Lou Reed set the bar rather low with his idea of the perfect day: sips of sangria in the park, a trip to the zoo, a movie. "It Was a Good Day" also kept it simple, with Ice Cube's ideal 24 hours consisting of mom's home cooking, playing craps, and a Lakers victory. Nigerian Afro-funk band BLO whittled the perfect day down to a few basic elements with "It's Gonna Be a Good Day": having a glass of wine, turning your back on worrisome things.
With Father's Day a little more than a week away, I'm aiming a bit higher. I'd be fibbing if I said I wasn't expecting a day of perfection that's prodigious in scope and breadth. For those conducting the necessary preparations, I've been kind enough to provide details ...
I want to wake to discover an e-mail from English filmmaker Michael Winterbottom, which opens with him writing, "Paul McCartney and Dan Treacy are England's two greatest living songwriters and you can cover the gap between them with an ant's umbrella." Then I want Winterbottom to inform me that he's directing a Treacy biopic and that he stumbled across some barely coherent detritus of mine on the Internet in which I essentially canonized the troubled English singer-songwriter and how it's with utmost pleasure that he's offering me a part in his film: the role of Prison Inmate No. 3.
• Over breakfast, I want to watch a crisply edited montage set to Tina Turner's "Simply the Best" of the most stupefying moments of unintentional absurdity from KISS's collection of '80s music videos: Paul executing his trademark Stanley Shuffle (that bouncing side-step dance where he swings his right arm wildly while cradling an always unused guitar with his left); Gene Simmons trying his hardest to look surly, swiping at microphones like a senile elderly man swatting at a nurse offering him his pills; the replacement longhairs (Vinnie Vincent, Mark St. John, and Bruce Kulick) awkwardly crotch-thrusting and guitar neck-stroking, looking over their shoulder at Stanley and/or Simmons with glances that say, "Am I doing this correctly?"; the chest hair dye jobs; the cartoonish sets; the O-faces; the wardrobe malfunctions (Stanley looks ready to scrub toilets with these yellow-green gloves); and the shirtless, nipple-to-nipple harmonizing on one mic.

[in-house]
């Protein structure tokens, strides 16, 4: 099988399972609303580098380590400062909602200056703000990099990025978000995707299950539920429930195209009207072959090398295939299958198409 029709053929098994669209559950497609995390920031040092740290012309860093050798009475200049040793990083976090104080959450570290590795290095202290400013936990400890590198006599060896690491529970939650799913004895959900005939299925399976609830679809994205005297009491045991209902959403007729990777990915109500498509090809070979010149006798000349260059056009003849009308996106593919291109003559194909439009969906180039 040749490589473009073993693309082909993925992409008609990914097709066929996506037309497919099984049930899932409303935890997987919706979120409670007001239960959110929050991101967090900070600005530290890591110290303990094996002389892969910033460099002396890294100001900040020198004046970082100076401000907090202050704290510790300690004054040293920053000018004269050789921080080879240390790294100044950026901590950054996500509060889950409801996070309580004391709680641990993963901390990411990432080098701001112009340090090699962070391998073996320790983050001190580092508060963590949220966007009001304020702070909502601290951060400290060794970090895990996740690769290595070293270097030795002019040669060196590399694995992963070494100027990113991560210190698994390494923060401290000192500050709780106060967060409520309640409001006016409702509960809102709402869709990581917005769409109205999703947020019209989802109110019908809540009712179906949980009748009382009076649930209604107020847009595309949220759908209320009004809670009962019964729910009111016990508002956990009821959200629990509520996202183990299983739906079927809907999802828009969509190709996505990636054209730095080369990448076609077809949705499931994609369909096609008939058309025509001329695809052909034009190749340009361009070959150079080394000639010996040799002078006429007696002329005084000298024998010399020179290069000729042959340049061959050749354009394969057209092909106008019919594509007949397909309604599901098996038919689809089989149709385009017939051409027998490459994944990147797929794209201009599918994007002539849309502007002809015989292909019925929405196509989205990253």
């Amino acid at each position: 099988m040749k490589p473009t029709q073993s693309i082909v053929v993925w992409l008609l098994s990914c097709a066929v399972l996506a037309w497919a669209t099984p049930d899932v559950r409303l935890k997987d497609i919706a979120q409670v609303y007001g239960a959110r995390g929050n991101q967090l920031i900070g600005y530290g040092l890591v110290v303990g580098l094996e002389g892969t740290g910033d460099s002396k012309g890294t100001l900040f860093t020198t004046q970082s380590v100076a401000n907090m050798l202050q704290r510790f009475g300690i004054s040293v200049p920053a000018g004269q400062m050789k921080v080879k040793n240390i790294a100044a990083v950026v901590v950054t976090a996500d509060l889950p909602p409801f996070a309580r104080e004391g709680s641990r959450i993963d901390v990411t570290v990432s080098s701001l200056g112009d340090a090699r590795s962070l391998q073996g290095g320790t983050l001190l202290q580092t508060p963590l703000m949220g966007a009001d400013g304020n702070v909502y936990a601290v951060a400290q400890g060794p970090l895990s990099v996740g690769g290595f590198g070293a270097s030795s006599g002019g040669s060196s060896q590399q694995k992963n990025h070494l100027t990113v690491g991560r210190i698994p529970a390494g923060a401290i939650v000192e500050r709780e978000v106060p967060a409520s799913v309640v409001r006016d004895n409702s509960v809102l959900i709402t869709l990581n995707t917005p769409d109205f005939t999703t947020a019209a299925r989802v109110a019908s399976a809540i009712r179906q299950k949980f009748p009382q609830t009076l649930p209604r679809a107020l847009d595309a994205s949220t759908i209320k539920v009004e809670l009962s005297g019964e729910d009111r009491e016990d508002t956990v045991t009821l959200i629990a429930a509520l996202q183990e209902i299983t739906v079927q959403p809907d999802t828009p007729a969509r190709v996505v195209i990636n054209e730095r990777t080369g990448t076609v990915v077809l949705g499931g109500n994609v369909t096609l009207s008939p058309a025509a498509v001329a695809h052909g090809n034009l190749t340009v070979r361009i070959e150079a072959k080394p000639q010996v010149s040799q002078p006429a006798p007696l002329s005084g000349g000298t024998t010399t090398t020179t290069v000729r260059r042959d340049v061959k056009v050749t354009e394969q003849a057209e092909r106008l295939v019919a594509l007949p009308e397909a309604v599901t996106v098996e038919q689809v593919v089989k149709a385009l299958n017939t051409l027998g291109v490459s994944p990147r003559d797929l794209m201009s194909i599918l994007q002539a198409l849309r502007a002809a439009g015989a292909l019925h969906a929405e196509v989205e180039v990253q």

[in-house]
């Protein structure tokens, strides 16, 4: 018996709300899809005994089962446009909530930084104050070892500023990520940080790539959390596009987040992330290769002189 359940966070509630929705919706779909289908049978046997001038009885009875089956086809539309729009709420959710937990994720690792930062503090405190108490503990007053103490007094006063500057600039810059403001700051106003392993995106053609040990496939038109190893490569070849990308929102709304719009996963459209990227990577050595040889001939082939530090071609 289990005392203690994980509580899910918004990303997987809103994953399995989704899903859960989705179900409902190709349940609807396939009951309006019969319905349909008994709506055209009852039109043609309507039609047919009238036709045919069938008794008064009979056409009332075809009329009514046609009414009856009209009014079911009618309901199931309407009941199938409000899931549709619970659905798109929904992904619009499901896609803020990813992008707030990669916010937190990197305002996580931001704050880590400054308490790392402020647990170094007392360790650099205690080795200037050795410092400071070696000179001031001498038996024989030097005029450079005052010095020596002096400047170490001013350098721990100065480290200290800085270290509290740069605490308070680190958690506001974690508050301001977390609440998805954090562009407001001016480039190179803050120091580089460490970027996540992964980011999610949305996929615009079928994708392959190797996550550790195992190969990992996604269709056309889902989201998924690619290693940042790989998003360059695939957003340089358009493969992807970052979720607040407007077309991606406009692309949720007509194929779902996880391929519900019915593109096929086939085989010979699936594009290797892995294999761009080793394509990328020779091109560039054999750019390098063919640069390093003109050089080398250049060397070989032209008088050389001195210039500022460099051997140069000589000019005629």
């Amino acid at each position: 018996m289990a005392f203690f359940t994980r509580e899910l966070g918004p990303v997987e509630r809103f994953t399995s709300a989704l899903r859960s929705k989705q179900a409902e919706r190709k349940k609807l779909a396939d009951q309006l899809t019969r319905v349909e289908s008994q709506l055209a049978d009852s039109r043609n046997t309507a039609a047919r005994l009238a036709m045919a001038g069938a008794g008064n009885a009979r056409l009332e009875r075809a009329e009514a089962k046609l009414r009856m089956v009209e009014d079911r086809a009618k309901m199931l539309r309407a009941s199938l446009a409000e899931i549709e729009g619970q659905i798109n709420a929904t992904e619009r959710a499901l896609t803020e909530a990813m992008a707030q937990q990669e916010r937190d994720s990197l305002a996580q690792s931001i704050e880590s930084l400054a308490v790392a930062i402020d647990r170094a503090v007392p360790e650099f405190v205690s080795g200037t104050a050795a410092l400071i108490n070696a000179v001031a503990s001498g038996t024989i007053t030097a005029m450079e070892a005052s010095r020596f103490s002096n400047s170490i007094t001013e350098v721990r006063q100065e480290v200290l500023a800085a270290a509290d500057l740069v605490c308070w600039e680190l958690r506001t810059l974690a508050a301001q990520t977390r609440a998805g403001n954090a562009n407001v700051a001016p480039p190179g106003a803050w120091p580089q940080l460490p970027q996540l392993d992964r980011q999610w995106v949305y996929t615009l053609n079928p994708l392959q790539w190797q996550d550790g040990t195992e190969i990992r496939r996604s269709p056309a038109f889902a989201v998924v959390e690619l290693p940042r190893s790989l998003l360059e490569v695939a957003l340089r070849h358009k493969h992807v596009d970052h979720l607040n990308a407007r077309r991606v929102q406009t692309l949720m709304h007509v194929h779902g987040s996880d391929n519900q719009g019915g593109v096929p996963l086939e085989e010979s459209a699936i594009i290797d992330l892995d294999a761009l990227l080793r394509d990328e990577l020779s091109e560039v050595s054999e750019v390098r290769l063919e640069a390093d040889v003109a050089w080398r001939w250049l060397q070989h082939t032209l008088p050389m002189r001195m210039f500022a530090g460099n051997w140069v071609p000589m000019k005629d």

• I want Gregory Abbott to call me and sing an a cappella version of his 1986 No. 1 hit "Shake You Down." Afterward, I want Abbott to explain in vivid detail the inspiration for what's arguably the greatest pop music couplet of my generation: "Eeny, meeny, miny, moe/Come on girl, let's shock the show."
• According to legend, as a child, My Bloody Valentine's Kevin Shields and his sister, Ann Marie, would hum the same note for hours at a time. Inspired by this anecdote, I want my five children to sit at our kitchen table and hum Spiritualized's "200 Bars." Each child will take up a different component of the song. One will mimic Kate Radley's counting in the background, one will tackle the droning organ, another can do the bass melody, another can handle the strummed guitar parts, and so forth.